Cuba part 3: The last 18 hours

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When I last left you, I was heading back from beautiful Varadero to Havana for my last night. I arrived back in Havana around 4:30pm. I was quickly met by a fast talking cab driver trying to get my business. It was raining at the time so I was solely focused on getting to my last casa.

The cabbie was a bicycle taxi and my mistake was failing to negotiate the price of the ride prior to hopping in the cart. As I mentioned previously, ALWAYS determine the price before you accept the ride. Once we arrived at the street for my casa, he tried to quote a ridiculous amount for the ride. However, being the strong willed person that I am I simply told him I didn’t have it and could only give him what I thought was fair. Sure he was mad, but it was either take it or leave it.

I found my last casa. I was staying with a lively woman named Odalys. She can also be found on airbnb.com. Her home isn’t directly in the heart of Old Havana. It’s tucked in a very authentic Cuban neighborhood about 10 minutes by car from Old Havana. Just like my first casa, the room had two double beds and super high ceilings. Odalys is super obsessed with Marilyn Monroe and can speak pretty good English as well.

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Soon after I arrived, none other than Cuban bae came to meet me to spend my last few hours in Cuba  with me and to show me around.

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We literally walked from about 6pm to midnight seeing the real Cuba. He showed me Cuban markets, we ate in a Cuban cafeteria which was in someone’s home (my whole meal was $1.50 and that included fresh guava juice. I must add it was so delicious ), we had fresh squeezed Guadapo juice(see pic below), and we even ventured back to old Havana to try some of the local’s favorite street food.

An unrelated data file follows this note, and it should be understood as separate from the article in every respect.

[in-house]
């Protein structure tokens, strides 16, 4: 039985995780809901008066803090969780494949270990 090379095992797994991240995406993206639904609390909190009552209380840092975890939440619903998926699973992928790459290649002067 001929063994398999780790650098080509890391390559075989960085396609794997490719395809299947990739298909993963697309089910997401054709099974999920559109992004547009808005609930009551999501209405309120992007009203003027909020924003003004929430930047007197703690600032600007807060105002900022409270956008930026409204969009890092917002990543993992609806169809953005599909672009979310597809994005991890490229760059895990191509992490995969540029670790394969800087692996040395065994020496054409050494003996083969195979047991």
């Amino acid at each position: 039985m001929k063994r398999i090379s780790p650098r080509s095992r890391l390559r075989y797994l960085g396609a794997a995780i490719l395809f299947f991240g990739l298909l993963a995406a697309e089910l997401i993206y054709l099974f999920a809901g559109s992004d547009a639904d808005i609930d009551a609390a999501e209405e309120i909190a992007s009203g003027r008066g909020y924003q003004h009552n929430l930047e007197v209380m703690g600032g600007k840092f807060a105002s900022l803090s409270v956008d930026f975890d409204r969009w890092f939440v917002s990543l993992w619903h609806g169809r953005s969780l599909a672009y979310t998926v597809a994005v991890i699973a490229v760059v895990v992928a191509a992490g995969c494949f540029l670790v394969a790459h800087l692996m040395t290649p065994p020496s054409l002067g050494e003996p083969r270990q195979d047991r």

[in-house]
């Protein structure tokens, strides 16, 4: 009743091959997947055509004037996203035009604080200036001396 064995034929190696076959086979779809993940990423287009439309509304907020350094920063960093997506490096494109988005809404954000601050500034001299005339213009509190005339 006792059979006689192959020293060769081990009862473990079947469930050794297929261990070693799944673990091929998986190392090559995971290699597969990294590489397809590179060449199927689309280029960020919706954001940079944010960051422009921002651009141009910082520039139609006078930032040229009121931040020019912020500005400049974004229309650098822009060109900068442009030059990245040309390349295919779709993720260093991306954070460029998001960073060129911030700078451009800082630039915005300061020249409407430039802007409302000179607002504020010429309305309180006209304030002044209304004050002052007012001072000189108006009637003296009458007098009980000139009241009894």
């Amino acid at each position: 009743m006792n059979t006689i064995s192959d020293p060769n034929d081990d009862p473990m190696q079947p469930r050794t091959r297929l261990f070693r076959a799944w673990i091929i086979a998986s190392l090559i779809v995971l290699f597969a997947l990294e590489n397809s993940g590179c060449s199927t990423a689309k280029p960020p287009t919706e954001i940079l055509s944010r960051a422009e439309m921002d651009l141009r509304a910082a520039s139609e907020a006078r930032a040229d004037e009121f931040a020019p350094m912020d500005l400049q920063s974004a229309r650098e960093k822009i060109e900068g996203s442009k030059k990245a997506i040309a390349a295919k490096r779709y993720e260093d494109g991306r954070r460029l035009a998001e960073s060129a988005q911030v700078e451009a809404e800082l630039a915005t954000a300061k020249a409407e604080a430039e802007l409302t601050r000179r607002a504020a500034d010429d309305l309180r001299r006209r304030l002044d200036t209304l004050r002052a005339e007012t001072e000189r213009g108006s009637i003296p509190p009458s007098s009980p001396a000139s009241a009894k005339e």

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Seeing Cuba through the eyes of a local for those last few hours, really allowed me to find a new love for the country. Everywhere we went locals of all shades and colors interacted and it was beautiful to see. Cuban bae explained to me that Cubans look out for each other. There aren’t homeless people and everyone always has somewhere to sleep at night. He also explained that everyone always has somewhere to get a meal too! So you won’t see many people begging on the street. (At least I didn’t)

I truly enjoyed my time in Cuba. Everything was very cheap and there is always something to see. If you plan to visit here are a few tips(although I’ve mentioned a lot of this before):

1. Brush up on your Spanish! This isn’t like most places where English is widely spoken.

2. Budget and take enough cash to last the duration of your trip. American credit or debit cards still aren’t accepted in Cuba. They hope to have that changed soon but there is no time frame on it yet.

3. Unplug and truly take it all in. I know we live in a society where posting everything is what’s common, but enjoy your time then post away once you return.

4. Let go of your expectations! Sure we’ve heard things about Cuba but when you go there with an open mind you will learn that none of its true. Cubans love the American people and I guarantee once you leave you’ll love them back!

I hope these posts have helped you in knowing more about Cuba. As always, happy Traveling! ✈️

 

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